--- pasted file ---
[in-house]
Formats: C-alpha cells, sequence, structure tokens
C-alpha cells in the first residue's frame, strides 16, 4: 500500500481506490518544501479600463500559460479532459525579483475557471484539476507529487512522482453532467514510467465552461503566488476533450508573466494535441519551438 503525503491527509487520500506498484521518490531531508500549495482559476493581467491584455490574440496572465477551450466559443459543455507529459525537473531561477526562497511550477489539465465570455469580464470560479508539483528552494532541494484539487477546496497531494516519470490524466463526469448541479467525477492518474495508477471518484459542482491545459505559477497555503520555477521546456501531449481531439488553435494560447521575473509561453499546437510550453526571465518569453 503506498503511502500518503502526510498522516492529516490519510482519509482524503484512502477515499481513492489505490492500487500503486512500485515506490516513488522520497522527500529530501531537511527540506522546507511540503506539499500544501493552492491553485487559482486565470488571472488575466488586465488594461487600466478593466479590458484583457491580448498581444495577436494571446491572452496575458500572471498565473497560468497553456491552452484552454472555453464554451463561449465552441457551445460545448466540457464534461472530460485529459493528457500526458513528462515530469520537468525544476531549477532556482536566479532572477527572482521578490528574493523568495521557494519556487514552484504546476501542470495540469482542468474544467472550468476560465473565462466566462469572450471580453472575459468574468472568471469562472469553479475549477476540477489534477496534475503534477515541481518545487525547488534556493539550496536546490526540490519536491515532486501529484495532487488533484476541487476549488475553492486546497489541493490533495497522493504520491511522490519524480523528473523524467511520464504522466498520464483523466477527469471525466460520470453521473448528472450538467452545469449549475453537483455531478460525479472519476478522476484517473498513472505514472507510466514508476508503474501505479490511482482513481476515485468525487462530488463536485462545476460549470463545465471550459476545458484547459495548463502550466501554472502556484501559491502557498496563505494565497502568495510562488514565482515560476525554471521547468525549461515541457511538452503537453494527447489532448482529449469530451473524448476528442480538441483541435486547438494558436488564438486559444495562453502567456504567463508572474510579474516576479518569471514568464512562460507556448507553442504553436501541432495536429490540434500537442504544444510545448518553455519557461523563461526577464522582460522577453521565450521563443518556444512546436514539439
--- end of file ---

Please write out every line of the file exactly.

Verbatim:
[in-house]
Formats: C-alpha cells, sequence, structure tokens
C-alpha cells in the first residue's frame, strides 16, 4: 500500500481506490518544501479600463500559460479532459525579483475557471484539476507529487512522482453532467514510467465552461503566488476533450508573466494535441519551438 503525503491527509487520500506498484521518490531531508500549495482559476493581467491584455490574440496572465477551450466559443459543455507529459525537473531561477526562497511550477489539465465570455469580464470560479508539483528552494532541494484539487477546496497531494516519470490524466463526469448541479467525477492518474495508477471518484459542482491545459505559477497555503520555477521546456501531449481531439488553435494560447521575473509561453499546437510550453526571465518569453 503506498503511502500518503502526510498522516492529516490519510482519509482524503484512502477515499481513492489505490492500487500503486512500485515506490516513488522520497522527500529530501531537511527540506522546507511540503506539499500544501493552492491553485487559482486565470488571472488575466488586465488594461487600466478593466479590458484583457491580448498581444495577436494571446491572452496575458500572471498565473497560468497553456491552452484552454472555453464554451463561449465552441457551445460545448466540457464534461472530460485529459493528457500526458513528462515530469520537468525544476531549477532556482536566479532572477527572482521578490528574493523568495521557494519556487514552484504546476501542470495540469482542468474544467472550468476560465473565462466566462469572450471580453472575459468574468472568471469562472469553479475549477476540477489534477496534475503534477515541481518545487525547488534556493539550496536546490526540490519536491515532486501529484495532487488533484476541487476549488475553492486546497489541493490533495497522493504520491511522490519524480523528473523524467511520464504522466498520464483523466477527469471525466460520470453521473448528472450538467452545469449549475453537483455531478460525479472519476478522476484517473498513472505514472507510466514508476508503474501505479490511482482513481476515485468525487462530488463536485462545476460549470463545465471550459476545458484547459495548463502550466501554472502556484501559491502557498496563505494565497502568495510562488514565482515560476525554471521547468525549461515541457511538452503537453494527447489532448482529449469530451473524448476528442480538441483541435486547438494558436488564438486559444495562453502567456504567463508572474510579474516576479518569471514568464512562460507556448507553442504553436501541432495536429490540434500537442504544444510545448518553455519557461523563461526577464522582460522577453521565450521563443518556444512546436514539439